Susceptibility to commonly used antibiotics against H. pylori was evaluated using the standard agar plate dilution method. After 72 hours of cultivation at 37 °C under microaerophilic conditions, the minimal inhibitory concentration was determined based on the lowest antibiotic concentration that inhibited visible bacterial growth. The reference strain ATCC43504 (NCTC11637) was included as a quality control. The minimal inhibitory concentrations of clarithromycin (1 μg/mL), metronidazole (8 μg/mL), amoxicillin (1 μg/mL), levofloxacin (1 μg/mL), furazolidone (1 μg/mL), and tetracycline (1 μg/mL) were in accordance with the criteria of the US Clinical and Laboratory Standards Institute.
Eradication therapy and follow-up
Patients were randomly assigned to receive either esomeprazole or rabeprazole in a ratio of 1:1 according to a predetermined random number sequence generated by a computer. All patients were administered consecutive therapy containing esomeprazole 40 mg/rabeprazole 20 mg, amoxicillin 1,000 mg, furazolidone 100 mg, and tetracycline 500 mg for the first 7 days, followed by colloidal bismuth pectin 200 mg in place of furazolidone for another 7 days. PPIs and colloidal bismuth pectin were administrated 30 minutes before breakfast and dinner; amoxicillin was administrated 30 minutes after breakfast and dinner; tetracycline was given 4 times daily (30 minutes after breakfast/lunch/dinner and before bed); and furazolidone 3 times daily (30 minutes after breakfast/lunch/dinner).
Before treatment, patients received both oral and written medical instructions, including detailed therapy regimens, possible treatment-emergent adverse events (TEAEs), and the importance of rational medication use. Patients who experienced discomforts were instructed to contact the investigators immediately. All patients were asked to return within 3 days of the end of treatment. Adherence and adverse symptoms were evaluated using their medication diaries and laboratory tests.
Eight weeks after completion of the regimen, H. pylori infection status was evaluated using 13C-UBT, whereas of histamine-2 blocker, PPIs, antimicrobials, and bismuth-containing drugs for at least 4 weeks. Successful H. pylori eradication was defined as a negative 13C-UBT result with a delta‐over‐baseline value of <0.4%. The primary endpoint was the H. pylori cure rate. The secondary outcomes were the rates of drug-related TEAEs, compliance, and resistance to antibiotics. Physical examinations, vital signs, hematology, and serum chemistry were performed after the treatment. TEAEs and concomitant medications were observed synchronously during therapeutic sessions. All TEAEs were coded and categorized (MedDRA v.19.0) for system organ class and preferred term among patients who received a minimum of 1 dose of the study drug. The relationships of the TEAEs to the study drugs were also recorded, as were their severity and the necessity of early treatment discontinuation. Low compliance was identified when <90% of the pills had been taken.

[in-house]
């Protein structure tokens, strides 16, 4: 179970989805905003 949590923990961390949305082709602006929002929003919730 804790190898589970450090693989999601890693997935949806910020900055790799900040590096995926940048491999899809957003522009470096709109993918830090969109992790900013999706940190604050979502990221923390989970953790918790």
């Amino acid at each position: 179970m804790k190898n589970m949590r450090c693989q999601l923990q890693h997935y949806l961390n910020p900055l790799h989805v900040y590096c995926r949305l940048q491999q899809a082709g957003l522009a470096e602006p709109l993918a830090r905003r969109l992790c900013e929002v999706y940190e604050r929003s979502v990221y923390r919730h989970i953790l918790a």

We assumed that the eradication rate of consecutive therapy was 88% (15). Given a 95% confidence interval of 79.8%–96.2%, a sample size of 61 patients was required. Assuming that 5% would be lost to follow-up, a minimum of 65 patients was required.
Continuous variables were described as mean ± SD, and percentages were calculated for categorical variables. The H. pylori eradication rates were calculated on an ITT basis and a per-protocol (PP) basis. All eligible patients were included in the ITT analysis. All protocol violators, for whom a posttreatment 13C‐UBT was unavailable, were excluded from PP analysis, as were those with low compliance. Data were analyzed using R software (version 3.6.0; R Foundation for Statistical Computing, Vienna, Austria).
This pilot study was approved by the Ethics Committee of Qilu Hospital of Shandong University (number 2019186).
The study flow is shown in Figure 1. From December 2018 to August 2020, 102 patients were screened for eligibility. Of these, 65 met the selection criteria and received consecutive treatments at Qilu Hospital of Shandong University. The demographic and clinical characteristics of the study population in the ITT analysis are listed in Table 1. On average, patients had undergone 3.6 previous H. pylori treatment courses (range 3–7). Among their medication histories, multiple antibiotics had previously been administered, including clarithromycin, amoxicillin, metronidazole, and levofloxacin. In total, 87.7% of the enrolled patients reported a previous history of furazolidone medication and 43.1% had a history of tetracycline medication. One patient withdrew from this study, and 2 patients discontinued treatment. One patient with poor compliance was excluded from PP analysis, despite a negative follow-up 13C-UBT.